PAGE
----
L.T.E.R. Modeling Group Summary | Research | SUNY-ESF
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Luquillo Experimental Forest

Primary Productivity
Measuring Photosynthesis

Ascending

By climbing the towers, we can measure only a few specific trees. Using these novel tree climbing techniques, we have been able to access virtually any tree in the forest.
shooting a slingshot

I. the Slingshot

First, Oscar uses a giant slingshot to shoot a lead fishing weight (attached to fishing line) over a suitable branch in the tree. The fishing line is then replaced with parachute cord and then with a 60 m long, 10.6 mm diameter climbing rope.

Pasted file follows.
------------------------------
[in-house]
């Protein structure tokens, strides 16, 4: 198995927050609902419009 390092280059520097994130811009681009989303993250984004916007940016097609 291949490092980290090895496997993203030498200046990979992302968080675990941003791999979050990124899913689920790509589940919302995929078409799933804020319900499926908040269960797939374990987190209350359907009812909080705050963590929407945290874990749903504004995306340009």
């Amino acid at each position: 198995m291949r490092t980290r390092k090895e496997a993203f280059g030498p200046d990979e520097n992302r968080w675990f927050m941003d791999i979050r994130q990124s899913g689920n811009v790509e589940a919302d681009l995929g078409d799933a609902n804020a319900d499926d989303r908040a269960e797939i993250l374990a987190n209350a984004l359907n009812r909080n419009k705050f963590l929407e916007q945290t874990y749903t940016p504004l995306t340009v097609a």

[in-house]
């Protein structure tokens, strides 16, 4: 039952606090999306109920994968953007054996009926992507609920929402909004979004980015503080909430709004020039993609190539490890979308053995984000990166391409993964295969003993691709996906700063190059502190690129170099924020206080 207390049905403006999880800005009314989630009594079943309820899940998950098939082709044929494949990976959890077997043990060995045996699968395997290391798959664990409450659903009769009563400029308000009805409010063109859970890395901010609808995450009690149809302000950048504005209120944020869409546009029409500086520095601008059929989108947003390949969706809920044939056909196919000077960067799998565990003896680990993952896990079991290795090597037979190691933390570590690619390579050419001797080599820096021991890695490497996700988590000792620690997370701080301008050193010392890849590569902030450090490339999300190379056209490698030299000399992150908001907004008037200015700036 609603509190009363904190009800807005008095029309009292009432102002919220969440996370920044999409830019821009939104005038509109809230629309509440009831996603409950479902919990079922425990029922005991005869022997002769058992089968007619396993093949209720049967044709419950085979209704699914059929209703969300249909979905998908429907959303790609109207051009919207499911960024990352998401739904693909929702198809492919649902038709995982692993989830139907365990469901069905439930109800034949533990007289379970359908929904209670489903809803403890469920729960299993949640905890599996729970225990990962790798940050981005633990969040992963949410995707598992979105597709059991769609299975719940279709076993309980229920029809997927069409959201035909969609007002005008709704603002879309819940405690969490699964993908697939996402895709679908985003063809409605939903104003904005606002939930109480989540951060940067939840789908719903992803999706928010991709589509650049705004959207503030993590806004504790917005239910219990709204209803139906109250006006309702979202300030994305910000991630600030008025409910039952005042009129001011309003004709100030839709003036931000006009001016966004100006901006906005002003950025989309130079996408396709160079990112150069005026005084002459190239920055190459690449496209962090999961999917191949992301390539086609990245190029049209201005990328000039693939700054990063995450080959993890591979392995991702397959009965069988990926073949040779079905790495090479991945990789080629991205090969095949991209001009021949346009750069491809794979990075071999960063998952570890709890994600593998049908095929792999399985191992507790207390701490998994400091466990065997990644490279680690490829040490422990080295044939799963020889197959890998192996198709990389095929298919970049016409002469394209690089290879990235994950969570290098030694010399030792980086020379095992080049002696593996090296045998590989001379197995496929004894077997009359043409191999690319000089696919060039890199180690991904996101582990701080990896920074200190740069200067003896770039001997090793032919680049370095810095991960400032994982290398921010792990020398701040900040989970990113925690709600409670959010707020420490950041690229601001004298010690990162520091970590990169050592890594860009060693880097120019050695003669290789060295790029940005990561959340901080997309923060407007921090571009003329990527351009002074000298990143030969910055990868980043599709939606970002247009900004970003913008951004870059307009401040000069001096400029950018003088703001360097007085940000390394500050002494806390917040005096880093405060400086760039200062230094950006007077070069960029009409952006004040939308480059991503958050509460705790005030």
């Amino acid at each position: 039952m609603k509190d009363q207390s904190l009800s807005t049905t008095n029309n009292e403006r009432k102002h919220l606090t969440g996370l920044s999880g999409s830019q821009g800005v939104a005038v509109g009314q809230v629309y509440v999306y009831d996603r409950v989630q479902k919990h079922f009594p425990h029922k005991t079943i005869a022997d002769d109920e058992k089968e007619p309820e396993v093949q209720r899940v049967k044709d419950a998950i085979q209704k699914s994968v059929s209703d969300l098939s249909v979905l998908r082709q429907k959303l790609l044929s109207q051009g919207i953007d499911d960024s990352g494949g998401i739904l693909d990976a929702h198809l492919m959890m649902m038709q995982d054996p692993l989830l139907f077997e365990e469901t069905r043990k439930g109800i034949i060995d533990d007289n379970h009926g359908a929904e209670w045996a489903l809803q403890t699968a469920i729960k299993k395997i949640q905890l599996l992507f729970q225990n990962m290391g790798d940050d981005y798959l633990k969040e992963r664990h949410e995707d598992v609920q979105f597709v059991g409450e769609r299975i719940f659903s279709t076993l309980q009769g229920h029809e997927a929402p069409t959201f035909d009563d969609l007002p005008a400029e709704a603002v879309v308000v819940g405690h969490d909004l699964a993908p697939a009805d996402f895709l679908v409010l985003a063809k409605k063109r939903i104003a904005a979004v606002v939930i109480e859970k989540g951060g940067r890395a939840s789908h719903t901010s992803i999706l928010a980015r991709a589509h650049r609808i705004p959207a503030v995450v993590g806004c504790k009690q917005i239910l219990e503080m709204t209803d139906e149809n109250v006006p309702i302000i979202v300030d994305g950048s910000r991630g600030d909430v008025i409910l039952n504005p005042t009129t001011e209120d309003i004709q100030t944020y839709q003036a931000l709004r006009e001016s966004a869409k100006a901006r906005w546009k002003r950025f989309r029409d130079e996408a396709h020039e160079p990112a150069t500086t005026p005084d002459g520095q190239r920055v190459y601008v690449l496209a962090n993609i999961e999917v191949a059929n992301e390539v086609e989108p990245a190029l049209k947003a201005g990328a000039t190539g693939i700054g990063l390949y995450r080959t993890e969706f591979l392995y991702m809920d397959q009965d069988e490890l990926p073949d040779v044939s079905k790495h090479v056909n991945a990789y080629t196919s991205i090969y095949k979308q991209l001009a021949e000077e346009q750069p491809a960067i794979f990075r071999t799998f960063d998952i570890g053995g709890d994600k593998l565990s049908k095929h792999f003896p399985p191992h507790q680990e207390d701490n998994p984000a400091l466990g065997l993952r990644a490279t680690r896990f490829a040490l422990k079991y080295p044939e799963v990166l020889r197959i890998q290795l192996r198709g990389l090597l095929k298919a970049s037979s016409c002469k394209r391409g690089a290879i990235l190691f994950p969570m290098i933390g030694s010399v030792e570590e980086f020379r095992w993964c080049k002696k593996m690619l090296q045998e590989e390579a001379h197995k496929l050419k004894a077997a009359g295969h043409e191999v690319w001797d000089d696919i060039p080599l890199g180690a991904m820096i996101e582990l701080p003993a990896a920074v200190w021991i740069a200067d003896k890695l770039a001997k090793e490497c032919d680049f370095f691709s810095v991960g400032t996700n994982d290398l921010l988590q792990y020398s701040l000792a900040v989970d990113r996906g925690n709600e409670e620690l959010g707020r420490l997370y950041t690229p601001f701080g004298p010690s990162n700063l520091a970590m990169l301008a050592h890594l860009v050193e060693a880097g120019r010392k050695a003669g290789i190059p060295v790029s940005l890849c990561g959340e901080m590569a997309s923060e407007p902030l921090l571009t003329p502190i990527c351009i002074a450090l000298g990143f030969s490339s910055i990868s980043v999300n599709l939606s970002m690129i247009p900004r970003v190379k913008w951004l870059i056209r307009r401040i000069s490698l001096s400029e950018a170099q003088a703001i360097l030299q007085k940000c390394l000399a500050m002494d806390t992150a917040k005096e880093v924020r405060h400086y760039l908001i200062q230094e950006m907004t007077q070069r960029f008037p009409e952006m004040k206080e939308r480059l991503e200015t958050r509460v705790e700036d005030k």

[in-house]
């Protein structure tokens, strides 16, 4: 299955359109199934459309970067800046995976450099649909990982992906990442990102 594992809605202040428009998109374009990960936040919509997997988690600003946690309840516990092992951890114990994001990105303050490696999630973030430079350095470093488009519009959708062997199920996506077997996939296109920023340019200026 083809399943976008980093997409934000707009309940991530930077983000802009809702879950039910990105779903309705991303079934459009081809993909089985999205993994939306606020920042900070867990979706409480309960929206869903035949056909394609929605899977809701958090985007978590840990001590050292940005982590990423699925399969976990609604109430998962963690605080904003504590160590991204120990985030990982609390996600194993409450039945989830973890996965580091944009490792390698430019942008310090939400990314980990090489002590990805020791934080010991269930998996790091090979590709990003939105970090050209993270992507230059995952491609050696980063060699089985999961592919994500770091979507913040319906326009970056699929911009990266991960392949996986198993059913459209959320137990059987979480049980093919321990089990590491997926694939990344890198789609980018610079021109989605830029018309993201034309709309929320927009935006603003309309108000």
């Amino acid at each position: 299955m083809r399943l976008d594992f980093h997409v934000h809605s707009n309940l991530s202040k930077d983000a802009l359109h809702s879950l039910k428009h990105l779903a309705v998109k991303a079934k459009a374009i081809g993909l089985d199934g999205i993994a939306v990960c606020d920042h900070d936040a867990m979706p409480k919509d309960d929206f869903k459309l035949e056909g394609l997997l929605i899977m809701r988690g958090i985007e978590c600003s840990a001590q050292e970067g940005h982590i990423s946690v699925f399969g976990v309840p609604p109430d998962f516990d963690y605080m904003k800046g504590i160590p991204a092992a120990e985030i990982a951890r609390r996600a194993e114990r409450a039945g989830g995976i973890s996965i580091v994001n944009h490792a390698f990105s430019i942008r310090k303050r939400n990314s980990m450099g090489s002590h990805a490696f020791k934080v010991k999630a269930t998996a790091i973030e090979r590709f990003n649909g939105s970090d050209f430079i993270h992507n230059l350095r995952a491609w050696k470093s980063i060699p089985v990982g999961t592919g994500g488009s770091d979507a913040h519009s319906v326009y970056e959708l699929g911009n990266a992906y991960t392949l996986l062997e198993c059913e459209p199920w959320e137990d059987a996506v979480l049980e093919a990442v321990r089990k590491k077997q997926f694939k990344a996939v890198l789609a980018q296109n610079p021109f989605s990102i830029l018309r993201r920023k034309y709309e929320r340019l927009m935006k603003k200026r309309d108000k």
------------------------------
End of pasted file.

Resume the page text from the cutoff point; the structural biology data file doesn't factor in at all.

setting up a harness for climbing

II. Getting ready to climb

Next, Nancy prepares to ascend by making sure her harness is secure and that she has all the equipment she needs.

a person ascending up a into the trees

III. Ascending into the canopy

Nancy begins to climb up the rope using mechanical ascenders (jumars) along with slings that support her legs.

a person at the top of the ascent

IV. At the top!

Finally, Nancy reaches her destination! Climbing from the ground to the top of the rope takes about 3 minutes.

ropes used for pullying the photosynthesis machine up the tree

V. Raising up the LICOR

Using a pulley system, the ground crew raises the LiCor portable photosynthesis machine to the desired height. From her position on the rope, the climbers can now measure any leaf that she can reach at any height in the canopy.